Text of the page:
A worldwide audience of cinema lovers know very well the works of directors like Igmar Bergman, Kenji Mizoguchi, John Ford, Alessandro Blaseti, Rene Clement, Federico Fellini, Howard Hawk, William Wyler, and Charlie Chaplin. Check the indexes of film studies textbooks, catalogues on karagarga.net, or MUBI “must see” lists, and you’ll find endless references to these directors and their films.
And what of Manuel Conde? Alas, only a critical mass of film enthusiasts and specialist in Southeast Asian or Philippine cinema appreciate the director of the historical-epic Genghis Khan, the first-ever film about the grand Mongolian conqueror, starring Conde himself. It turns out that it competed for the Golden Lion at the 1952 Venice Film Festival against Bergman’s Summer with Monika, Mizoguchi’s The Life of Oharu, Ford’s The Quiet Man, Blaseti’s Altri Tempi, Fellini’s The White Sheik, Hawks’ The Big Sky, Wyler’s Carrie, and Chaplin’s Limelight and had the honor of being the first Filipino film ever to have premiered and competed in an international film festival.
Conde and his close friend Carlos “Botong” Francisco, the great Filipino modernist painter, shared an affinity for the historical figure of Genghis Khan. After intensive self-directed research, they collaborated on the script about Temujin, the young Genghis Khan, and his rise to power in the Gobi Desert of Mongilia. Conde directed and starred in the title role while Botong headed of the production design. Working on a shoestring budget, they improvised when they lacked in resources, shopping for the costumes at the Divisoria (an open marketplace in downtown Manila famous for selling wholesale) and using the headlights of a jeepney (an open aired mini-bus made from American military jeeps) in the absence of studio lights.
The film premiered in Manila’s prestigious Quipao Theater as the first-ever Tagalog-language film to screen there. Despite mixed reviews, Conde won Most Popular Male Star and Most Popular Director in a local newspaper’s popularity polls. Awarded with a trip to Hollywood, he brought along Genghis Khan. By chance, Conde nabbed a screening of his Mongolian epic, catching the attention of Hollywood big-wig, film critic James Agee. Soon, they collaborated on preparing Genghis Khan for submission to the 13th Venice Film Festival.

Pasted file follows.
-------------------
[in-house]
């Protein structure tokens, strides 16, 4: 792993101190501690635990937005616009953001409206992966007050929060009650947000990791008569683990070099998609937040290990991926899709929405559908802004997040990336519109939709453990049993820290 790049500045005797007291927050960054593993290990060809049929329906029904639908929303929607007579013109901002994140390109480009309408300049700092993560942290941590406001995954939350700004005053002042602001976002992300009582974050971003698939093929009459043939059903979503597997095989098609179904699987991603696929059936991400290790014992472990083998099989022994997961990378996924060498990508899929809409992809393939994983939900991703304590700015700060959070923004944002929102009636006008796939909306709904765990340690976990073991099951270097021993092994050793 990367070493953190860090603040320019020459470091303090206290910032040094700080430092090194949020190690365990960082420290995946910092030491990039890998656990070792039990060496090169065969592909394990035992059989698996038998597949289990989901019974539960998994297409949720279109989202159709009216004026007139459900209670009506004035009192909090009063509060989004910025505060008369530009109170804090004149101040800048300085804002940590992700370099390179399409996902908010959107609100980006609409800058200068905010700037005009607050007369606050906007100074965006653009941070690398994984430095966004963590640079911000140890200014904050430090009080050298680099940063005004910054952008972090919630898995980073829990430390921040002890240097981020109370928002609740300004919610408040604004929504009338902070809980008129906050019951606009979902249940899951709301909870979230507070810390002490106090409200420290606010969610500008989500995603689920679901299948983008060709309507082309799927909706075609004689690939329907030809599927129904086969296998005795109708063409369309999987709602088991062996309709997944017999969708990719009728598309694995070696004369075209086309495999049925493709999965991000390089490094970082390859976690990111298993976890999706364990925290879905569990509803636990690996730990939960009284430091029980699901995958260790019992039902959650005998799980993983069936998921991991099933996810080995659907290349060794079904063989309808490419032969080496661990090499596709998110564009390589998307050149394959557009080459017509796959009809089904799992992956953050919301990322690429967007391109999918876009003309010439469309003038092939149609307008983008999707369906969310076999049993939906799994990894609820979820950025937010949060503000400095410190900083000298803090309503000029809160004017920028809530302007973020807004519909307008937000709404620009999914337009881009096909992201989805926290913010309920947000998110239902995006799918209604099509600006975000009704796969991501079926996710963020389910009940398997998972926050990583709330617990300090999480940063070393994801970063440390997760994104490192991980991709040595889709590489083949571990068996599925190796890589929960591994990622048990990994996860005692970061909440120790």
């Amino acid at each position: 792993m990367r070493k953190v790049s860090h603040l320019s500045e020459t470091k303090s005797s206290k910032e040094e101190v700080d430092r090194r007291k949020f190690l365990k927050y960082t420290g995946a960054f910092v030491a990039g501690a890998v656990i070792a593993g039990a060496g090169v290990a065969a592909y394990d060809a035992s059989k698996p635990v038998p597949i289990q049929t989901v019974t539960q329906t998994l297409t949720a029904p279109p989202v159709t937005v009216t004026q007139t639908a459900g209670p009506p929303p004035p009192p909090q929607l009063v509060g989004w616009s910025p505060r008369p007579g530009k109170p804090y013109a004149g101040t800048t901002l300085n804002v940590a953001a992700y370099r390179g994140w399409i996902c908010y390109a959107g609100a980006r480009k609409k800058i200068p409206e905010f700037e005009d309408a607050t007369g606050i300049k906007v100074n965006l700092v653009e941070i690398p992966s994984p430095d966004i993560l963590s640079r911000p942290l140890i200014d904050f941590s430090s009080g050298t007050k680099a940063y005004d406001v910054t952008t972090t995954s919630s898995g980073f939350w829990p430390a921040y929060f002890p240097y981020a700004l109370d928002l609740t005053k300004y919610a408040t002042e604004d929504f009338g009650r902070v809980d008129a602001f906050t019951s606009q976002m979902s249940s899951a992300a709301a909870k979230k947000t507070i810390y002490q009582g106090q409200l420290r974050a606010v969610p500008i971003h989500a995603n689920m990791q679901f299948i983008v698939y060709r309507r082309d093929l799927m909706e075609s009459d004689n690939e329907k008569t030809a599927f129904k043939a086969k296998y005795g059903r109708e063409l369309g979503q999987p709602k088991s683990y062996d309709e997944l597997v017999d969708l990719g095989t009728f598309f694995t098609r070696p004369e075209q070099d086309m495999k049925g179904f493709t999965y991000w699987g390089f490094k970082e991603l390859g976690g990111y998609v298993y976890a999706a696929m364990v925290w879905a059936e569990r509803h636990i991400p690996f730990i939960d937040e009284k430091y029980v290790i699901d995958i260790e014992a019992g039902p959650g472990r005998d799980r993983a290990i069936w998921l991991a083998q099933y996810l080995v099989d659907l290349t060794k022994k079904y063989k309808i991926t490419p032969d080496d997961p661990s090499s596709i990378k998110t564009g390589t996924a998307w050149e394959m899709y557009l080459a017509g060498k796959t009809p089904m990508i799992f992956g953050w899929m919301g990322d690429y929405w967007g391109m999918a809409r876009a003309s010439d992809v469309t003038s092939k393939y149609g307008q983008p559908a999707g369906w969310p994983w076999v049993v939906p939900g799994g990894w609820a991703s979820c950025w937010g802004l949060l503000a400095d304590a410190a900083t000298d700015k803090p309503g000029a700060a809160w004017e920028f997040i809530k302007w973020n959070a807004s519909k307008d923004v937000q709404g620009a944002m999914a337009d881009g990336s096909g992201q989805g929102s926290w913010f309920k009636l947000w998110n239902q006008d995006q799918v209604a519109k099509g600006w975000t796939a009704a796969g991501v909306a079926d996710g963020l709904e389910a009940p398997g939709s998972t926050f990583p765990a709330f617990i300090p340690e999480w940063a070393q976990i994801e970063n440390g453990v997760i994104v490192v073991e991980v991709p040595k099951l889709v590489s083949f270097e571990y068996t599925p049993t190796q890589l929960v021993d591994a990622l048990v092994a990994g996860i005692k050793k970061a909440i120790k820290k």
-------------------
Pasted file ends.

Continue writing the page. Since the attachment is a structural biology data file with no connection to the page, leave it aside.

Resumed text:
It isn’t clear how much input Conde had in the touch-up of his film. The revised version was re-edited to an hour and a half, and they added Agee’s English narration read by John Storm, dubbing over the original Tagalog. The Pacific Film Association produced the Hollywood-ized Genghis Khan, and soon it was set for Venice. Conde may have not won the Golden Lion, but Venice opened the doors for the director to the world. Genghis Khan was selected for film festivals in Rome, Salzburg, and Edinburgh, and was soon bound for worldwide distribution by the American company United Artists and dubbed into sixteen languages.
These accomplishments are quite dizzying for just one film and director to have achieved. Now that the Venice Film Festival, the Film Development Council of the Philippines, and L’Immagine Ritrovata have restored Genghis Khan, it seems a ripe time as any to remember Conde and his lost works.
The restoration of Genghis Khan defies its being lost to the ravages of time and erasure from our collective memory. But because of its glorious 2K restoration, the film offers also us glimpses of what was—whether it’s the faint Tagalog dialog, the potentiality of the original offering an alternate narrative, locations of Metro Manila that have since transformed irreversibly. It has left us visible traces of the past, reminding us that the film medium itself is a tool of perceiving the passage of time, confronting us on what it means to forget.